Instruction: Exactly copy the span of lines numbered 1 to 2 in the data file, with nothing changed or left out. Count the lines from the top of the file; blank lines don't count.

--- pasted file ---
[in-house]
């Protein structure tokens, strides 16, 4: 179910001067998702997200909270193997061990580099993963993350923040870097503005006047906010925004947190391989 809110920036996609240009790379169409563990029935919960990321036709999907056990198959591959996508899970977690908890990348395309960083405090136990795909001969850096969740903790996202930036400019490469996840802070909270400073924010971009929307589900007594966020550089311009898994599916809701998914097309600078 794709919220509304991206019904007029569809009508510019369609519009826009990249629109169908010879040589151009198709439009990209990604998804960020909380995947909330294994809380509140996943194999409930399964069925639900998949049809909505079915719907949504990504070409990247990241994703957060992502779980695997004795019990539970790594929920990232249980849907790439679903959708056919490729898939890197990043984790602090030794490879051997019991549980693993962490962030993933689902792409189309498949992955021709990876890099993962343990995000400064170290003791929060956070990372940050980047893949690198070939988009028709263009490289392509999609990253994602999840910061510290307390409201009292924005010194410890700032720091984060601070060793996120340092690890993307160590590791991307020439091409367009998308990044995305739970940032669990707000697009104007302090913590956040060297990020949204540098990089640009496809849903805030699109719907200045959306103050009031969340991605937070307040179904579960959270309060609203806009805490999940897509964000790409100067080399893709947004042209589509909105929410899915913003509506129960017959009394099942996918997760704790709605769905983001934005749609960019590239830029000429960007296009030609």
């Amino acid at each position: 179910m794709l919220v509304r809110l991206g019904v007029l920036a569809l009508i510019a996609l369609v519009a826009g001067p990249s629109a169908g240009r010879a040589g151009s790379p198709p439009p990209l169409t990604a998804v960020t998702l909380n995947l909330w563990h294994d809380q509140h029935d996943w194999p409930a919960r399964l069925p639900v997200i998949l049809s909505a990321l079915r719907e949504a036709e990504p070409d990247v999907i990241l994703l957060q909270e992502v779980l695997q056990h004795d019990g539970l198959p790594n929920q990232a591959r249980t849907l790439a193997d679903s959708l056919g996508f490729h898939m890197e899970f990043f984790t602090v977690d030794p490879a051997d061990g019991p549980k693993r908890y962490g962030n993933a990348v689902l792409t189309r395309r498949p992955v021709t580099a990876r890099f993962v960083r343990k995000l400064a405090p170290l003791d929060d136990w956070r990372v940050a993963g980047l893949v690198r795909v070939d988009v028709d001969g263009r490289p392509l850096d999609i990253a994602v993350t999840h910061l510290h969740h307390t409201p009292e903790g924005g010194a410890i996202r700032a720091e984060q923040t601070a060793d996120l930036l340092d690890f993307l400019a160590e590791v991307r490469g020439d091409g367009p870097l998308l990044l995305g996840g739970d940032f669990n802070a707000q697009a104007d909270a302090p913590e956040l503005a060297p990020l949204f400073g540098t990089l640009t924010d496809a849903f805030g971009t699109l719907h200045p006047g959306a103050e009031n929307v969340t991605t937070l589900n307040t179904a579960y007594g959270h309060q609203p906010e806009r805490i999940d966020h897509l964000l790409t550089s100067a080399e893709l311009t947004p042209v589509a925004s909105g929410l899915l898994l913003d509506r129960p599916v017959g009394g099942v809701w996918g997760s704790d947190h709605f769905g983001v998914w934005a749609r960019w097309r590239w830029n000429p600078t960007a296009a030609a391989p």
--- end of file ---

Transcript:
[in-house]
């Protein structure tokens, strides 16, 4: 179910001067998702997200909270193997061990580099993963993350923040870097503005006047906010925004947190391989 809110920036996609240009790379169409563990029935919960990321036709999907056990198959591959996508899970977690908890990348395309960083405090136990795909001969850096969740903790996202930036400019490469996840802070909270400073924010971009929307589900007594966020550089311009898994599916809701998914097309600078 794709919220509304991206019904007029569809009508510019369609519009826009990249629109169908010879040589151009198709439009990209990604998804960020909380995947909330294994809380509140996943194999409930399964069925639900998949049809909505079915719907949504990504070409990247990241994703957060992502779980695997004795019990539970790594929920990232249980849907790439679903959708056919490729898939890197990043984790602090030794490879051997019991549980693993962490962030993933689902792409189309498949992955021709990876890099993962343990995000400064170290003791929060956070990372940050980047893949690198070939988009028709263009490289392509999609990253994602999840910061510290307390409201009292924005010194410890700032720091984060601070060793996120340092690890993307160590590791991307020439091409367009998308990044995305739970940032669990707000697009104007302090913590956040060297990020949204540098990089640009496809849903805030699109719907200045959306103050009031969340991605937070307040179904579960959270309060609203806009805490999940897509964000790409100067080399893709947004042209589509909105929410899915913003509506129960017959009394099942996918997760704790709605769905983001934005749609960019590239830029000429960007296009030609």